Detroit Free Press
After more than a week of testing, Detroit officials say they are finding about a quarter of the residents and staff at the city’s nursing homes are infected with COVID-19, with about half of them asymptomatic.
Detroit plans to publicly release detailed information on the impact the virus has had on individual nursing homes after testing at all the city’s facilities is completed this week.
As coronavirus deaths at Michigan nursing homes continue to soar, the state health department also announced Tuesday it plans to report nursing home names and how many COVID-19 cases there are at each facility later this week.
In Detroit, officials expect to finish quick testing at the city’s nursing homes Thursday.
“Our intention is to give a full report on Monday listing each of the nursing homes, the infection rates and what we know about deaths that originated from them,” Detroit Mayor Mike Duggan said. “Assuming the state of Michigan doesn’t order us not to, our intention is to give you a full report on all 26 nursing homes on Monday.”
Detroit Mayor Mike Duggan during a live news conference on Tuesday, April 14, 2020. (Photo: City of Detroit)
So far, nearly 1,300 residents and staff at nursing homes in the city have been tested and the infection rate is about 26%, said Denise Fair, chief public health officer at the Detroit Health Department. There have been 124 COVID-19-related deaths among residents and staff.
“We’re finding almost as many asymptomatic nursing home patients who had COVID-19 as those who were showing symptoms,” Duggan said.
He said the reason there are so many nursing home deaths across the country is many people have the virus and don’t show symptoms.
A Detroit Free Press investigation published April 12 found that there have been hundreds of confirmed coronavirus cases among residents and staff and dozens of deaths linked to nursing homes in Michigan.
Since then, the number of cases in metro Detroit has continued to rapidly increase. In some areas, deaths linked to facilities in Michigan are about six times greater than they were less than two weeks ago.
In Macomb County, there are 46 facilities with COVID-19 cases, 332 confirmed cases and 128 deaths, spokesman Dan Heaton said. Facilities include nursing homes, long-term care facilities, skilled nursing facilities, memory facilities and assisted living centers.In Oakland County, there are about 200 senior living facilities and of those, 127 have had COVID-19 cases, county spokesman Bill Mullan said. There have been 1,038 confirmed cases among residents and staff and 146 deaths linked to facilities as of Monday, he said.Wayne County did not have updated numbers Tuesday. As of April 10, there had been 94 deaths of nursing homes residents who tested positive for COVID-19, a spokesman said. Wayne County’s numbers don’t include Detroit cases.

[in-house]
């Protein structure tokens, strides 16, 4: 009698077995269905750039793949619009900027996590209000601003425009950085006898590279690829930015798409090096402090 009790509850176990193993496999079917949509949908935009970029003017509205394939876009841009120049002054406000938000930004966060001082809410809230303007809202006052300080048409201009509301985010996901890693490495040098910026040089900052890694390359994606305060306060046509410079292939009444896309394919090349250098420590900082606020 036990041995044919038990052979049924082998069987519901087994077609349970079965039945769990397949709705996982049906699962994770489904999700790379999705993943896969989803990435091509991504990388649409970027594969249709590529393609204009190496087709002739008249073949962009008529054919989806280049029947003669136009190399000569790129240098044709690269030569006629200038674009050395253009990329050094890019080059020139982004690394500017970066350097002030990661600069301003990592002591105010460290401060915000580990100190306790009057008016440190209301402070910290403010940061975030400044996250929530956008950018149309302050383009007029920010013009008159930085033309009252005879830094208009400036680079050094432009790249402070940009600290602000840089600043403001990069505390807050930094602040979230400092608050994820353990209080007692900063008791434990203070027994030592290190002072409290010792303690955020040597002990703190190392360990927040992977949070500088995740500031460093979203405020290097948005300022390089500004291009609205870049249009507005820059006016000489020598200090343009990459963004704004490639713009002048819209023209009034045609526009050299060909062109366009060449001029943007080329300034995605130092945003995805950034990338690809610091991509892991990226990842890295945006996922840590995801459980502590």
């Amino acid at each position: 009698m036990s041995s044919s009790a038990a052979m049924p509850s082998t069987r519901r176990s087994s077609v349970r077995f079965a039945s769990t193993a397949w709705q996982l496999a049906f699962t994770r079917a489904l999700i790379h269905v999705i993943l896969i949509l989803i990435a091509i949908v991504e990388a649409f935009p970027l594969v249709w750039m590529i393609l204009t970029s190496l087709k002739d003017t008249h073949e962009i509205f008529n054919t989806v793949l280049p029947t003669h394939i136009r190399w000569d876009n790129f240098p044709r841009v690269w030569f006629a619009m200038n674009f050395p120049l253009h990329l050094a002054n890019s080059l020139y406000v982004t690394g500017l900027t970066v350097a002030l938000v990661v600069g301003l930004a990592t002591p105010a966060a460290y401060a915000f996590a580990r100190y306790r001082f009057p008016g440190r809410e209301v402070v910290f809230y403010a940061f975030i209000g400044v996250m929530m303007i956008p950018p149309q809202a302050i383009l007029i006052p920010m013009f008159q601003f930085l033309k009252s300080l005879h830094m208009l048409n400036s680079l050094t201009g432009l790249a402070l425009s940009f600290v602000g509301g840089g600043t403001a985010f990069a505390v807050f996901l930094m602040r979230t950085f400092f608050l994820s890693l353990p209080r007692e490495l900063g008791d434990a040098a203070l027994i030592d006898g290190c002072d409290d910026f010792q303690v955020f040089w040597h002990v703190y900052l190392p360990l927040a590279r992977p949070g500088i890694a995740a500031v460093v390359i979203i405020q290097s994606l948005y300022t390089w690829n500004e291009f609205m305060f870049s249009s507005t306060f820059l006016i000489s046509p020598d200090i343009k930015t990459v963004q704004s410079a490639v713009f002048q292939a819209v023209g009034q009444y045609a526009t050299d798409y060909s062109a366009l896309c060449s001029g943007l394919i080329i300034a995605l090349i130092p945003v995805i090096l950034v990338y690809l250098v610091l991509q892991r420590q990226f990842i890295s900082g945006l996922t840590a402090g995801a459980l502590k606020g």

So far, no statewide data has been publicly made available on nursing homes, and names of facilities heavily impacted by the virus have not been released by most local health departments in Michigan.
Last week, Gov. Gretchen Whitmer signed an executive order aimed at protecting residents and staff at long-term care facilities. Those include nursing homes, homes for the aged, adult foster care facilities and assisted living facilities.
Long-term care facilities across Michigan must now submit daily reports to the Michigan Department of Health and Human Services.
Facilities are required to provide information on the current number of COVID-19 cases and deaths within their buildings, inventory of personal protective equipment and current bed availability, the state health department said in a news release.
“My understanding is that we will be reporting information on the website sometime this week,” Michigan health department spokeswoman Lynn Sutfin said in an email Monday. “I don’t have complete info on what will be reported and when, but I know there are plans to list the facilities.”
She said Tuesday night the state will be providing nursing home names and the number of COVID-19 cases at individual facilities later this week. She said she didn’t have additional information.
Some families told the Free Press they are getting information from facilities about the total number of COVID-19 cases. Other families said they don’t know how many cases are in facilities housing loved ones but would like that information.
Outbreaks have ravaged nursing homes throughout the United States. Some states have released names of facilities with COVID-19 cases, including Minnesota and Florida.
In Connecticut, the state released names of nursing homes, the number of residents that tested positive and the number of COVID-19 related deaths among residents, according to news reports. Last week, New York officials provided the names of dozens of long-term care facilities with five or more deaths.
In Michigan, transparency “has been a huge challenge in nursing homes,” said Kevin Lignell, spokesman for Service Employees International Union Healthcare Michigan.
He said he hopes the new executive order will bring the release of more information. Some homes have been good about providing information about the virus and others have not.
“Some are still not admitting they have it in their home,” he said.
Free Press staff writer Kristi Tanner contributed to this report.
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Detroit Free Press